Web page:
Increasing the average customer lifetime value (LTV) for your customer base should be the driving force behind every marketing activity. Even when the campaign target involves non-revenue metrics, like brand awareness or affinity, your ultimate goal is to make every new and existing customer more valuable to you than before.
Marketers tend to think on the margins when investing in campaigns, which is a sensible way to encourage ROI. However, they typically prioritize limited-focus conversions — a single purchase, a bigger order size, a commitment to a more expensive monthly package, etc. In reality, these short-term, often single-purchase goals fail to drive long-term revenue the same way that LTV-based goals do.
When a brand chooses to focus on LTV instead of a one-time sales lift, they strategize more effectively when creating campaigns. They begin looking to their best customers, following the Pareto Principle that 20 percent of customers generate 80 percent of revenues.
Perhaps most importantly, the brand begins to position its offerings in a way that increases the potential LTV of each customer. Amazon’s Prime subscription and Echo, for instance, both provide value to customers while increasing their monthly purchase rate. Brands cannot explore possibilities like these when setting simple goals for sales lift or new customer acquisition.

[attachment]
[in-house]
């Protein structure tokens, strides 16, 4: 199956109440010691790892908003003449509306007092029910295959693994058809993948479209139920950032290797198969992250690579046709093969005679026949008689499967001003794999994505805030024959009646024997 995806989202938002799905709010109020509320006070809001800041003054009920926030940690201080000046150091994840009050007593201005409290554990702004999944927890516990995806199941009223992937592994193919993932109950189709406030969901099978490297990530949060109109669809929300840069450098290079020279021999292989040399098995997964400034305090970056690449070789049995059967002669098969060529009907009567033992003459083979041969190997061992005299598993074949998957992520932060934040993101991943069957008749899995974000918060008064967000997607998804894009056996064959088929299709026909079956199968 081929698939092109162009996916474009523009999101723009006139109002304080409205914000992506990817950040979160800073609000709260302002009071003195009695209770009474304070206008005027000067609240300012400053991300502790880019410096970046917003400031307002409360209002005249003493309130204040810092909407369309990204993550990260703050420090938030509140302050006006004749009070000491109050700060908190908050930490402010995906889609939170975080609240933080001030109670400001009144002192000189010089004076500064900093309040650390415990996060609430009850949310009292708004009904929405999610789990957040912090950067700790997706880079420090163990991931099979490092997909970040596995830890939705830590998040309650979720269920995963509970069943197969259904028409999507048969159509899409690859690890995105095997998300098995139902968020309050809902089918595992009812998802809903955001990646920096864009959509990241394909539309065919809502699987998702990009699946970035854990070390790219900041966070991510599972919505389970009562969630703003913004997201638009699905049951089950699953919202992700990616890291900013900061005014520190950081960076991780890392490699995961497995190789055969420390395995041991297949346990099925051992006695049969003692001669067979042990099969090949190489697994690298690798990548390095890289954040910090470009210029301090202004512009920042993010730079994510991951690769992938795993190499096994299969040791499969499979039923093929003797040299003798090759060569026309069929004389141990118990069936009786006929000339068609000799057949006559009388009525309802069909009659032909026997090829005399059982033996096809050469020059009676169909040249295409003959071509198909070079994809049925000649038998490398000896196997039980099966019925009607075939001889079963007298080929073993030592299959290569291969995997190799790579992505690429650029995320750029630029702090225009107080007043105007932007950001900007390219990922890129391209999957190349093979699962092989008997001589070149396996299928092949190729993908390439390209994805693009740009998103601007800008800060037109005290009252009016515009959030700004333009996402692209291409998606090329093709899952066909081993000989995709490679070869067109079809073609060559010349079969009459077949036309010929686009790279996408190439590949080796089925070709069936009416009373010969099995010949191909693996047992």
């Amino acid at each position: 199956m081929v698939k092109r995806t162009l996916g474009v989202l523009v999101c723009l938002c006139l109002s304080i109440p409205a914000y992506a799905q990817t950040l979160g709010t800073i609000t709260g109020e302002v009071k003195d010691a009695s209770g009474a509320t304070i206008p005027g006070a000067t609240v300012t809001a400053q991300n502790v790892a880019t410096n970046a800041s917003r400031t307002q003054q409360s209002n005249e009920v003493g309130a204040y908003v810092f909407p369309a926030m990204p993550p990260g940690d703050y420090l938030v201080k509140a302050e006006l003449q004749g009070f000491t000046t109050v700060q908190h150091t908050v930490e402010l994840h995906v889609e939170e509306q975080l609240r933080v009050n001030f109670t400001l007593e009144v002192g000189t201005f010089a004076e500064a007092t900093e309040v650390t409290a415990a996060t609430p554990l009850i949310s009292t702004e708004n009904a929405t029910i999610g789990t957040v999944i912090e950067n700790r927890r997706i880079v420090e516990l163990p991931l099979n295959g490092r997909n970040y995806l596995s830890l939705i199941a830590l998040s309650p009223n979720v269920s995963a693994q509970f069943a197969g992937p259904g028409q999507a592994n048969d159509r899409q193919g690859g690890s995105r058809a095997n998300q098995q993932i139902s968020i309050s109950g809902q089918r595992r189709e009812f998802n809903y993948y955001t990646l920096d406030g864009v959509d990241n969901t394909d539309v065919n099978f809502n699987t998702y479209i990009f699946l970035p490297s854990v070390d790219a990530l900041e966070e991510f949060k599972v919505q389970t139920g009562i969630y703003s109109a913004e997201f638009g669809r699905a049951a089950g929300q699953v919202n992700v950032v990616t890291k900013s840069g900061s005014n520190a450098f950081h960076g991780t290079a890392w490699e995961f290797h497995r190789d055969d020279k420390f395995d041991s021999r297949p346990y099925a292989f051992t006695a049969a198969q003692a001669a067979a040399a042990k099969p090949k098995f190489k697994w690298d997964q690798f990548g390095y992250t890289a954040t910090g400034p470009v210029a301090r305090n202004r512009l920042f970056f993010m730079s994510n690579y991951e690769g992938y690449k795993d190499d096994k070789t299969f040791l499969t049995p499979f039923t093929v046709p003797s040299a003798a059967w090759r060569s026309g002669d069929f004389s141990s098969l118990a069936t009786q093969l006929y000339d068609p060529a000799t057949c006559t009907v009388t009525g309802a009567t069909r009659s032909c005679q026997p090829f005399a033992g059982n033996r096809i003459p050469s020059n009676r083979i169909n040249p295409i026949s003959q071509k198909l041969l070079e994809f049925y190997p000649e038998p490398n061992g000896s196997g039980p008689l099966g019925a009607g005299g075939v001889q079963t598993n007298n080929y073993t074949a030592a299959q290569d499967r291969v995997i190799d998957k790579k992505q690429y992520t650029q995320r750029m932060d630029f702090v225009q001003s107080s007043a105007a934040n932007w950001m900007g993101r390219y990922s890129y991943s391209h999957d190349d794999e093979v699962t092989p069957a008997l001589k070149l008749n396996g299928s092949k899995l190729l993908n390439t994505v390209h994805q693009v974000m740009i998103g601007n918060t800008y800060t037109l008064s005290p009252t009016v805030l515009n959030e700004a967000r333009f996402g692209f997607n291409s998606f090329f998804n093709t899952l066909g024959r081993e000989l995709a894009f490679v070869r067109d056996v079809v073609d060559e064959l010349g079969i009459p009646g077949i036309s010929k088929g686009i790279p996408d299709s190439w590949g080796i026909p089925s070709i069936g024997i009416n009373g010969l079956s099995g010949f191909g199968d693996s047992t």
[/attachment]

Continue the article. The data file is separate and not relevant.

Read on and learn more about why switching your metrics to LTV-based ones improves your campaigns and your brand.
Customer LTV Metrics Make Your Marketing Budget More Sensible
With a typical campaign approach, a marketer sets a goal for a low cost-per-action or cost-per-acquisition. The ROI on these figures is usually measured against a small purchase price and an even smaller margin. Therefore, the budget allotted for each estimated conversion remains low, and the campaign scope remains limited to short-term goals. Say, for example a company wants to get a 5 to 1 return on their ad spend and only looks at the short-term revenue of $100 per unit sold. Then they will only invest $20 per projected sale. This short-term limits the scale and scope of the campaign, only focusing on getting that single, non-recurring sale.